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Guinea Pigs/Balding back legs


I have three female guinea pigs that are currently 5 years old. Recently i have noticed that one of them has balding back legs. The skin and fur is clear and it's just on the outside of her back leg up to her hip. They were all treated for mites a few months ago so is it possible they have come back? I have also read that hair lose can be hormonal or a sign of ovarian cysts. I will be making a vets appointment but i just wanted to get some idea of what it could be.

Thank you.

You're right on both counts. It could indeed be mites again. Most breeders treat for mites about every other month. So yes, they can and do come back.

However, the area of balding does give the possibility of ovarian cysts. At 5 years old these are considered elderly girls now. The ovarian cysts are fairly common in older females, especially if they've never been bred.

As for what to do for them?  Most likely your vet will say do nothing, and I agree. An expensive surgery for a pig that age will not give you any guarantee that the problem will be solved. Your bank account however, will be considerably smaller.     

These ovarian cysts are rarely malignant, and although they can cause cosmetic issues like the balding legs, they don't really do the pig any true harm.  I would not put a pig of mine through surgery. The possibility of not coming out of the anesthesia is too great.

It would not hurt to treat her again now for mites, but as far as treatment for ovarian cysts you'll need to make that decision with your vet.  If it were my sow I would not risk her life by putting her through the ordeal.  

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Pat VanAllen


As is sometimes the case, people in urgent need of information have a higher degree of expectation than those of us as experts are able to give. The experts on this site do their best to give the most accurate and responsible answers possible. We ask that you remember that it is not our intention nor place to criticize the professional advice given by your veterinarian, nor is it appropriate for us to comment on the correctness of a diagnosis made by a licensed physician. Our knowledge is experience based. Although many years of breeding and showing cavies gives me a wealth of experience it cannot change the fact that we as experts are not veterinarians and therefore may occasionally have to reject questions that appear to be asking us to criticize advice given by the licensed professional. Having raised and exhibited cavies for many years I have extensive experience in cavy care and husbandry. I currently have an active breeding program for pedigreed show animals but do not encourage backyard breeding for inexperienced owners. Although I don't encourage breeding for fun I'm always happy to answer any questions from an owner who is in sincere need of help. Pet owners wanting to breed should understand that even experienced breeders have litter losses. The mortality rate is high in cavies. The chance for losing both sow and pups is always present, even with experience. Although this is a site for experts to assist owners, there is no expert in any field who has all the answers. The wisest thing a good expert can know is their limitations. Not having an answer does not diminish one's ability or knowledge. It simply shows that we recognize our limitations and operate within them.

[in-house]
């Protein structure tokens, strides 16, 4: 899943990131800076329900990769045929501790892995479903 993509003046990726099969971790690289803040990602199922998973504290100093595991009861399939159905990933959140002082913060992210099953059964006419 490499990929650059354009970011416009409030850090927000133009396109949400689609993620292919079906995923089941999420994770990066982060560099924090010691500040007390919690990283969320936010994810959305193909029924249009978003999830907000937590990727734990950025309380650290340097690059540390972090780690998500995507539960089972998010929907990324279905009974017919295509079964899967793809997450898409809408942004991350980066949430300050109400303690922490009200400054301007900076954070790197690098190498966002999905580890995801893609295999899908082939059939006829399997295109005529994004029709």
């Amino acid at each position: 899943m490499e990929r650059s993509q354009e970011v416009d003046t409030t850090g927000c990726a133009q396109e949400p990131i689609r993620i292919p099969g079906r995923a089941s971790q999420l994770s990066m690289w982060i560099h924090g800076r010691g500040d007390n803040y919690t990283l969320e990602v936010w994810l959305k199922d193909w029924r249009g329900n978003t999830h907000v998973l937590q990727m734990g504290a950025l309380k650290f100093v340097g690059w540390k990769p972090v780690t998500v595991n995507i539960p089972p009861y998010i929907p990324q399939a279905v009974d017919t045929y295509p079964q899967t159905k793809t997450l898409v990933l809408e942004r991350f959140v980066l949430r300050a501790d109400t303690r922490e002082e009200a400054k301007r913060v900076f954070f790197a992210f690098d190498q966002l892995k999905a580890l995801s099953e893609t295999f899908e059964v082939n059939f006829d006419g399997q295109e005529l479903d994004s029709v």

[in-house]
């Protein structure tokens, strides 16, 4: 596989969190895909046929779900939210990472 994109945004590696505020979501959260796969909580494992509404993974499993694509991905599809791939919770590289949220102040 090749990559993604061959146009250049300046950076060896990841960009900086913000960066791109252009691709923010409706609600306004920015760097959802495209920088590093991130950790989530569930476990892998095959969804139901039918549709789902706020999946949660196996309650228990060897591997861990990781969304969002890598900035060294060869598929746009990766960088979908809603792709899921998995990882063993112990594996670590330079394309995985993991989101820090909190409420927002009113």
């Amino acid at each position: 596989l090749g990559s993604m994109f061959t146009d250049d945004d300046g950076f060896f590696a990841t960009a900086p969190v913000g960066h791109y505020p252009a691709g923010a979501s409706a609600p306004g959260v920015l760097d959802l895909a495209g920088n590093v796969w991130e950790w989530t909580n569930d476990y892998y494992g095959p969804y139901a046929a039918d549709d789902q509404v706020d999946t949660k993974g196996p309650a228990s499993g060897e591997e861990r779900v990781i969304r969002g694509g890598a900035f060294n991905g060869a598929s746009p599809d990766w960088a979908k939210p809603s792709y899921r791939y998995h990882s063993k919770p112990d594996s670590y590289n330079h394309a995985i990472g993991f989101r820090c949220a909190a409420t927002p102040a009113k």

Raised and shown cavies for many years, having aquired my first cavies in the early 1970's as pets. My caviary currently handles 65 + animals in two different breeds and several varieties. Having been in the health care industry as a licensed nurse for 35 years I have hands on experience with care and needs in both humans and cavies. Member of American Rabbit Breeders Association and American Cavy Breeders Association.

Awarded Lifetime Membership in of one of the oldest cavy clubs in the United States, on whose Board I served as Sec/Treas for six years and currently serving as President. Also editor/publisher of the club's quarterly newsletter. We are strong supporters of our youth exhibitors, most of whom are 4H members who are working on cavy projects. Through these projects they become good responsible citizens. We deal with all aspects of showing, breeding, caring for and sharing experiences in the fancy. The cavy fancy is not a new one but in some areas is still relatively unknown. Our goal is to inspire interest in high quality, responsible breeding to improve the species, not just the reproduction of guinea pigs. Our job is to educate owners to help them make the right decisions and choices in the care of their cavies.

Graduate in nursing. Certified in emergency medicine.

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